Impulse Control Disorders

Reviewed by: HU Medical Review Board | Last reviewed: November 2021

Medicines are a key part of managing the symptoms of Parkinson’s disease (PD). However, some medicines may cause unpleasant side effects like impulse control disorders (ICDs).

ICDs are disorders in which someone acts out repetitively, excessively, and compulsively in ways that impact major areas of life.1,2

What causes ICDs?

ICDs can occur in any person with PD regardless of current treatment. However, ICDs are most often triggered by a kind of drug called a dopamine agonist. They are a type of drug that are used to treat the movement symptoms of PD. Symptoms of PD, especially the motor symptoms, are related to a lack of dopamine in the brain.2,3

Dopamine is the chemical messenger that is responsible for producing smooth movement. Dopamine agonists mimic dopamine. They work by binding to a receptor in the brain. The receptor is a special protein in the brain that responds to dopamine.

This helps start signals in the brain that activate movement. Activation of these receptors helps relieve symptoms of PD. However, dopamine agonists may cause side effects, including ICDs.1,2,4

The parts of the brain that are involved in feelings of reward are also controlled by dopamine. It is believed that dopamine agonists can also impact these parts of the brain, which may trigger impulsive behaviors. ICDs tend to occur in people with more advanced PD and those taking high doses of dopamine agonists. 1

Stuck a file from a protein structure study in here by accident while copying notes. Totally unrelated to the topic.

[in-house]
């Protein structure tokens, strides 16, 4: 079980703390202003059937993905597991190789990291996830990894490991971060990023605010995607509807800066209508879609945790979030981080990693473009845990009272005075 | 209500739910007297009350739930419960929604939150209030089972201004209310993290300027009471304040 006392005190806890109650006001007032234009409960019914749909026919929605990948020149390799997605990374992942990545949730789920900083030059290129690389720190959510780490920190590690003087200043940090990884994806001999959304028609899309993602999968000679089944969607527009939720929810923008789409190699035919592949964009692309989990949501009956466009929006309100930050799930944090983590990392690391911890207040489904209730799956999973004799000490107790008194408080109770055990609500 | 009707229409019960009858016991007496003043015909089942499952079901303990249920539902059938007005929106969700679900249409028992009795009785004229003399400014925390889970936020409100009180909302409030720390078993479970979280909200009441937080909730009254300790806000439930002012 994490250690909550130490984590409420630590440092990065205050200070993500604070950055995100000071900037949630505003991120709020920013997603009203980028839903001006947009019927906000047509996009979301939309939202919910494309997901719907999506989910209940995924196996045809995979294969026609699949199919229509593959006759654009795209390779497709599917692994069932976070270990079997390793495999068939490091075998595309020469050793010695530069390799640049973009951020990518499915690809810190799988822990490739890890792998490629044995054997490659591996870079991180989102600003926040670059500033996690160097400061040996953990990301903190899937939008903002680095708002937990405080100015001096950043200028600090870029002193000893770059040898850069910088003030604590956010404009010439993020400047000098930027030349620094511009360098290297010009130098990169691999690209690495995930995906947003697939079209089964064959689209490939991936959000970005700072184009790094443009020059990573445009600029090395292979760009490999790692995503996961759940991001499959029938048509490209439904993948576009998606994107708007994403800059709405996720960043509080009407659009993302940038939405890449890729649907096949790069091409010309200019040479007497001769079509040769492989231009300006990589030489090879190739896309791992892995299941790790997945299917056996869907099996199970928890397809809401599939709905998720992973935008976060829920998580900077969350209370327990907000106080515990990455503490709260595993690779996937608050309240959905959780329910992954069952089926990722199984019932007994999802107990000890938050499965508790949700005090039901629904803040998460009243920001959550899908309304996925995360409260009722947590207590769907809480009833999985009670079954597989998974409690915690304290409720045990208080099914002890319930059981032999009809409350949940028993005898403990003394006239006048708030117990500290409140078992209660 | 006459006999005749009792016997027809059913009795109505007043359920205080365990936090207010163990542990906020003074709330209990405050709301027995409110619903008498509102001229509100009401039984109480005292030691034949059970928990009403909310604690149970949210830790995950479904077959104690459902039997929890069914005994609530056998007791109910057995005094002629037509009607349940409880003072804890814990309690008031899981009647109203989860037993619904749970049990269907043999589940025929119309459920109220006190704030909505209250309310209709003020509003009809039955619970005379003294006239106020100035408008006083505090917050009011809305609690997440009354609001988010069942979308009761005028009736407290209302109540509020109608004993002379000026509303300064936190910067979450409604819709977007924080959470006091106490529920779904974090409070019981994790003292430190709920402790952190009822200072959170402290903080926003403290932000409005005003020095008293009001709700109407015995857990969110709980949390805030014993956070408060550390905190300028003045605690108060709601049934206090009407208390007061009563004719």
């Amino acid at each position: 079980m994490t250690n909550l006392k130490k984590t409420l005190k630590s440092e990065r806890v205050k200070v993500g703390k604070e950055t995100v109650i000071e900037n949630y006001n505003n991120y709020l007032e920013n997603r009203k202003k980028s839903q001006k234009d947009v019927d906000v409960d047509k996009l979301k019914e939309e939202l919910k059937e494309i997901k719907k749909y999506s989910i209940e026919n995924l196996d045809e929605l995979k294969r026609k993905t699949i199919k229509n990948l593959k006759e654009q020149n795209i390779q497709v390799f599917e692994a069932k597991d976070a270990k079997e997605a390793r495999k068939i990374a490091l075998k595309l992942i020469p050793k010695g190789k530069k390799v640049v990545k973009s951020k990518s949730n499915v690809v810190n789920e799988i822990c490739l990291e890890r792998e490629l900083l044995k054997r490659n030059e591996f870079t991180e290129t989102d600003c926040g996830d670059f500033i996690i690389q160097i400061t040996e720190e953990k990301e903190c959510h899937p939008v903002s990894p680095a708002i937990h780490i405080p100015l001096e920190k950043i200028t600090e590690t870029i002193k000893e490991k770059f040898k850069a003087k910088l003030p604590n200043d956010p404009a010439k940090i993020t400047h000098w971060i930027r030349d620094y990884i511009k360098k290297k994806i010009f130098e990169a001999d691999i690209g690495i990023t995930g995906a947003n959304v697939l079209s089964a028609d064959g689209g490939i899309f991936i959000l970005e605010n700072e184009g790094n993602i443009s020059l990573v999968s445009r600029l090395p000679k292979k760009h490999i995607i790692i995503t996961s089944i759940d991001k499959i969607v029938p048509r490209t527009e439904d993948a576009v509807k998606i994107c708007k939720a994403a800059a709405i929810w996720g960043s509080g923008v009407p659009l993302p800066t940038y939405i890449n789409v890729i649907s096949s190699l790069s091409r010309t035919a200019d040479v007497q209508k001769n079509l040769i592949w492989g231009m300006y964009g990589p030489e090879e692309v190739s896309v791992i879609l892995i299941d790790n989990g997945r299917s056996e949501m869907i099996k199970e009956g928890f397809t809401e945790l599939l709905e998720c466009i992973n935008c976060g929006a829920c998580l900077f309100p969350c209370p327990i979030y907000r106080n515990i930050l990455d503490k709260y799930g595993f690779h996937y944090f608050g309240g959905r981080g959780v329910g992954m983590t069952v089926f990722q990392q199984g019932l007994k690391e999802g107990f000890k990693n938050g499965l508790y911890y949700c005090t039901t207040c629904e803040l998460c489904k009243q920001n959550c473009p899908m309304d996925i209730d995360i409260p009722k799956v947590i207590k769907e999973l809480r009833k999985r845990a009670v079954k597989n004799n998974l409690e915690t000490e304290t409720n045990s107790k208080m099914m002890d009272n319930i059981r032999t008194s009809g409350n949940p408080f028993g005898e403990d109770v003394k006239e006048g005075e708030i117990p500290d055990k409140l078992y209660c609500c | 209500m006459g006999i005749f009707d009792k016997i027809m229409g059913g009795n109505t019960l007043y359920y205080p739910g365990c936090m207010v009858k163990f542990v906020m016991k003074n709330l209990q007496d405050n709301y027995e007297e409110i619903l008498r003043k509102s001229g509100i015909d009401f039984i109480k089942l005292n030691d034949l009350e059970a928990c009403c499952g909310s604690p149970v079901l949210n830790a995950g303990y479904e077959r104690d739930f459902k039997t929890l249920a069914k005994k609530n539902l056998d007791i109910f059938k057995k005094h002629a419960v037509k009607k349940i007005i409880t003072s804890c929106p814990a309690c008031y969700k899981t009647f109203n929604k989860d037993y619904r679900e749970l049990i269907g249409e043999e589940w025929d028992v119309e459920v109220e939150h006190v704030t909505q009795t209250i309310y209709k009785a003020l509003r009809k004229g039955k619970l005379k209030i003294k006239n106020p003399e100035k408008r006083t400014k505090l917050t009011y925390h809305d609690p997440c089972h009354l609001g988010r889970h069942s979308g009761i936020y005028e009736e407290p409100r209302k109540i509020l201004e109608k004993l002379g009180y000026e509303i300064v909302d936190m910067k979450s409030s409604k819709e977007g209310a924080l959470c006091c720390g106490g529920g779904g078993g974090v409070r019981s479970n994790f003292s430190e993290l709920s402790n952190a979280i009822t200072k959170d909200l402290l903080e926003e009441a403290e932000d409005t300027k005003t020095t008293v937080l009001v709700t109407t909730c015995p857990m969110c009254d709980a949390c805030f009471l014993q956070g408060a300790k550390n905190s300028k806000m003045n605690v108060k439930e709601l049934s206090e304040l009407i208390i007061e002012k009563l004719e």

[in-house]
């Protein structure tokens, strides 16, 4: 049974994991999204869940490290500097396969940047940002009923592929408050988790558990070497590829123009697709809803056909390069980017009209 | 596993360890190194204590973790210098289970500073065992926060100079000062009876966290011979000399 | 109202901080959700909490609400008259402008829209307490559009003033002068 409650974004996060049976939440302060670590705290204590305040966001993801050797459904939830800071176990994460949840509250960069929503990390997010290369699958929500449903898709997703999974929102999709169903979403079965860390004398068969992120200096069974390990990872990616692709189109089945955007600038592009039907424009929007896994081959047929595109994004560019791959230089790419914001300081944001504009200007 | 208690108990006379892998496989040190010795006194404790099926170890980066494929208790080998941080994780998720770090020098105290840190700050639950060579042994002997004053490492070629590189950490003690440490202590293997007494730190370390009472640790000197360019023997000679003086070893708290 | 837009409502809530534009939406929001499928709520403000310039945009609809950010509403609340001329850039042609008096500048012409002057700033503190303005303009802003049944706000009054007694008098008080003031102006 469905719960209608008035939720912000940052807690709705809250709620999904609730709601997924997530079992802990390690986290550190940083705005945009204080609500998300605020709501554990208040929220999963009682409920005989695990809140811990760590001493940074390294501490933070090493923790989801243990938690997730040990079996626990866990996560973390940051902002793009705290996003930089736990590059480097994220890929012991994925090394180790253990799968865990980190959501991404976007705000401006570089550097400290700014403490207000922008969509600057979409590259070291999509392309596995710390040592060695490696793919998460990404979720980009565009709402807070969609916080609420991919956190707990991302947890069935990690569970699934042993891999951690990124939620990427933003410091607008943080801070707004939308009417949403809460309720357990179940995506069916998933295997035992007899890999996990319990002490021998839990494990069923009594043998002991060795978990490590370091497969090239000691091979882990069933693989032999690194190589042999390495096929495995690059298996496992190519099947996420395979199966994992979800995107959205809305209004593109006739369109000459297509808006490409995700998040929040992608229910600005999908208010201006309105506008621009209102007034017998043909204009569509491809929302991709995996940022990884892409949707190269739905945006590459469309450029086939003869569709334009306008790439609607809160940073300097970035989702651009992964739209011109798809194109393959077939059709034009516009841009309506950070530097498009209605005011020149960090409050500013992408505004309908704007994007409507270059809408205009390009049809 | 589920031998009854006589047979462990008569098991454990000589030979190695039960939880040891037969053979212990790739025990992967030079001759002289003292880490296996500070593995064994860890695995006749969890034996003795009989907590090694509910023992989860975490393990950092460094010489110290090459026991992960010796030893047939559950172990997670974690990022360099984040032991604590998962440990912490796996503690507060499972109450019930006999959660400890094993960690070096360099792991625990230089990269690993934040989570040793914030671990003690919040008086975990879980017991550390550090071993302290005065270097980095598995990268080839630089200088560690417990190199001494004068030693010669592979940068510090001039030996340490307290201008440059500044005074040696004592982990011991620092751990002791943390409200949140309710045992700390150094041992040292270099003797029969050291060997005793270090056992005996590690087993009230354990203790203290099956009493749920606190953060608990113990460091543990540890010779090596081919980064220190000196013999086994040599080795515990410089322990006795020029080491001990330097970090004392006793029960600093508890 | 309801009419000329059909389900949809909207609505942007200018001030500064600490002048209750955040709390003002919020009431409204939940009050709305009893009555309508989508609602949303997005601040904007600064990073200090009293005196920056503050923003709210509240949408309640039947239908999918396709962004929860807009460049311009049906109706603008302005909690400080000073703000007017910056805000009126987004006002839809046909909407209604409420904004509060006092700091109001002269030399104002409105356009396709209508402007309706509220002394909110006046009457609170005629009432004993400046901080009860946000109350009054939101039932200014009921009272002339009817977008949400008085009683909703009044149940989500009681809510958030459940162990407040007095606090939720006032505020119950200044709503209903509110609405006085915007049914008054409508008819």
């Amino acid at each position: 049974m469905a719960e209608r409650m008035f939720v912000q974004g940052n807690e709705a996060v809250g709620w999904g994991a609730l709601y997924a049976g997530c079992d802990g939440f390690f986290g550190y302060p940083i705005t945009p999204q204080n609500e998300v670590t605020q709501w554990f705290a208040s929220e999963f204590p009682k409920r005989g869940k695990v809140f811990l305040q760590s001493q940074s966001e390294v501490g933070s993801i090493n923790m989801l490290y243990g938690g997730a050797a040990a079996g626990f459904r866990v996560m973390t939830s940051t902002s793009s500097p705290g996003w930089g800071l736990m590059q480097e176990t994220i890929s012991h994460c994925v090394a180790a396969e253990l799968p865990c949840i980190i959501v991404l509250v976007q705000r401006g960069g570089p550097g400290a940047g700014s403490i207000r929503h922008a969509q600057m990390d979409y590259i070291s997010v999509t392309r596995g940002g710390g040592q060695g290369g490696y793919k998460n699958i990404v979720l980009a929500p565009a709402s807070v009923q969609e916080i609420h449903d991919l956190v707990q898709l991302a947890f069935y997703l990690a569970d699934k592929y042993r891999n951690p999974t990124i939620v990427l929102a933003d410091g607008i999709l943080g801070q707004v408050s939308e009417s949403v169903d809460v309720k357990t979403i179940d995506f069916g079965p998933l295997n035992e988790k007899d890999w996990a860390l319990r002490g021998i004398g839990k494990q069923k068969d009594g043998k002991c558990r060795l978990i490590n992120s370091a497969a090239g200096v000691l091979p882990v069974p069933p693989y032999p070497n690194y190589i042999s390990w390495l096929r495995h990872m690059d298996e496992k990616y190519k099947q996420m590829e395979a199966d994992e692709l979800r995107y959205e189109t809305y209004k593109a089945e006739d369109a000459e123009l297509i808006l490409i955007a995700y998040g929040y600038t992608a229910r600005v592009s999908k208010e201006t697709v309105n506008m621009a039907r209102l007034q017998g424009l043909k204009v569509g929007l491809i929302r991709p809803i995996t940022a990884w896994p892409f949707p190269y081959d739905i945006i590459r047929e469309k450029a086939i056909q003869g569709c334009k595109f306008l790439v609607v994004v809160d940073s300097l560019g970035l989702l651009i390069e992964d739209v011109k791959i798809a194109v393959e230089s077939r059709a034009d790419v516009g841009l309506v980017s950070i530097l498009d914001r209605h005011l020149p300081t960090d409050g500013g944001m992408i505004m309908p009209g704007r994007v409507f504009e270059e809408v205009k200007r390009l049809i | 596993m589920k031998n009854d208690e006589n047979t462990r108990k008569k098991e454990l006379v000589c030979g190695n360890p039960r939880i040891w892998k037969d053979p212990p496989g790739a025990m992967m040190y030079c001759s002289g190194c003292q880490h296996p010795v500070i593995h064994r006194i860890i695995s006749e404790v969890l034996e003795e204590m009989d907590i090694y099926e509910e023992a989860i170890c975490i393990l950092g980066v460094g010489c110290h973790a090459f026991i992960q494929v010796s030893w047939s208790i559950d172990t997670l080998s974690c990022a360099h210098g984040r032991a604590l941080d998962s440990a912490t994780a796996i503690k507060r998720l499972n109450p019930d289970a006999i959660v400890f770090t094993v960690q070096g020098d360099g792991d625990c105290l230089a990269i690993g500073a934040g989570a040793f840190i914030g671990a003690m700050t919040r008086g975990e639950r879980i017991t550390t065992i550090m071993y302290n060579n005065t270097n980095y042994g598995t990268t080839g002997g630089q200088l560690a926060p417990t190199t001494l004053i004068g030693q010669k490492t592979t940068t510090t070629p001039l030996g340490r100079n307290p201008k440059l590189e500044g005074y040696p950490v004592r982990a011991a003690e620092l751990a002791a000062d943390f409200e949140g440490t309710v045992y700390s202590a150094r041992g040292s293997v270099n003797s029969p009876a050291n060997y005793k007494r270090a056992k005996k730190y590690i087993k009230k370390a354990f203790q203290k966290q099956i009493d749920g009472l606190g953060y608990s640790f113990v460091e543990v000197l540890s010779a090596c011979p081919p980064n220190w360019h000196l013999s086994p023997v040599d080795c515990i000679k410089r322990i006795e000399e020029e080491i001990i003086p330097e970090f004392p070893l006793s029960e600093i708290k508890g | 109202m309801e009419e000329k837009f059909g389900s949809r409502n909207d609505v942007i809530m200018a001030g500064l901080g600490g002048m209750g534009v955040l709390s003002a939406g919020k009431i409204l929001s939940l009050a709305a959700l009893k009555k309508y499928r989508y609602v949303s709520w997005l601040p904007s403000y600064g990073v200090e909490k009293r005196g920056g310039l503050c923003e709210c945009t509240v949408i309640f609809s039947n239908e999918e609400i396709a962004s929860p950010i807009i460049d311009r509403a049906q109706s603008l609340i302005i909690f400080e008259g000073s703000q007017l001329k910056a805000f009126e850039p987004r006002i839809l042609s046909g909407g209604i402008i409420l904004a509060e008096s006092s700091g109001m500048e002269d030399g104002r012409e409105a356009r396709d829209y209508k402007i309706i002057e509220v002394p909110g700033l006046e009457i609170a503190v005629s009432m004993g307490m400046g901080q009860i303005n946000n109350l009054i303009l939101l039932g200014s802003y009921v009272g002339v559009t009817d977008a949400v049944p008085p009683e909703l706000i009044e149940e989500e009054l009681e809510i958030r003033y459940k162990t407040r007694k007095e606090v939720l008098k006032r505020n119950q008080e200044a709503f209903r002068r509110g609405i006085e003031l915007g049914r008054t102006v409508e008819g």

However, it can occur at any stage of the disease. Impulsive behaviors often begin when a new medicine is started or when the dosage is increased. Tell your doctor about any new side effects, including impulsive behaviors.1,5

What are the symptoms?

ICD behaviors are usually very different from how a person would have acted before PD. The most common ICDs seen in people with PD include:1-5

  • Excessive shopping
  • Unusual or increased sexual behavior
  • Compulsive or excessive gambling
  • Compulsive eating (binge eating)
  • Excessive use of computers
  • Reckless generosity
  • Hoarding
  • Compulsive "hobbying," like sorting of objects, gardening, writing, craft-making, etc.

These behaviors can vary in their severity in different people. In some cases, they can just be a slight inconvenience. For others, they can lead to serious consequences. These include financial problems, divorce, loss of employment, and increased health risks.1,5,6

Risk factors in Parkinson’s

Not every person who gets treated with dopamine agonists develops ICDs. Researchers have identified possible risk factors that increase the likelihood of developing ICDs. People who may be more likely to develop ICDs include:1,5

  • Men
  • Younger people with PD or people who were younger when they received a PD diagnosis
  • History of ICDs before a PD diagnosis
  • Personal or family history of substance abuse, bipolar disorder, or gambling problems

Treatment options

If you notice an impulsive behavior, the first step is to tell your doctor. People with PD may be reluctant to talk about ICDs due to embarrassment. Many people also do not realize the connection to PD medicines.1,6

If the ICD is related to dopamine agonists, the best treatment is to adjust the medicine. This may mean lowering the dose or switching to a new PD drug. It is important to never stop taking a dopamine agonist suddenly. The dose needs to be slowly reduced to prevent withdrawal.1,6

Caregivers can also take steps to prevent the consequences of ICDs. This includes restricting access to credit cards or the internet. These steps do not cure ICDs but can help prevent serious outcomes.1,6

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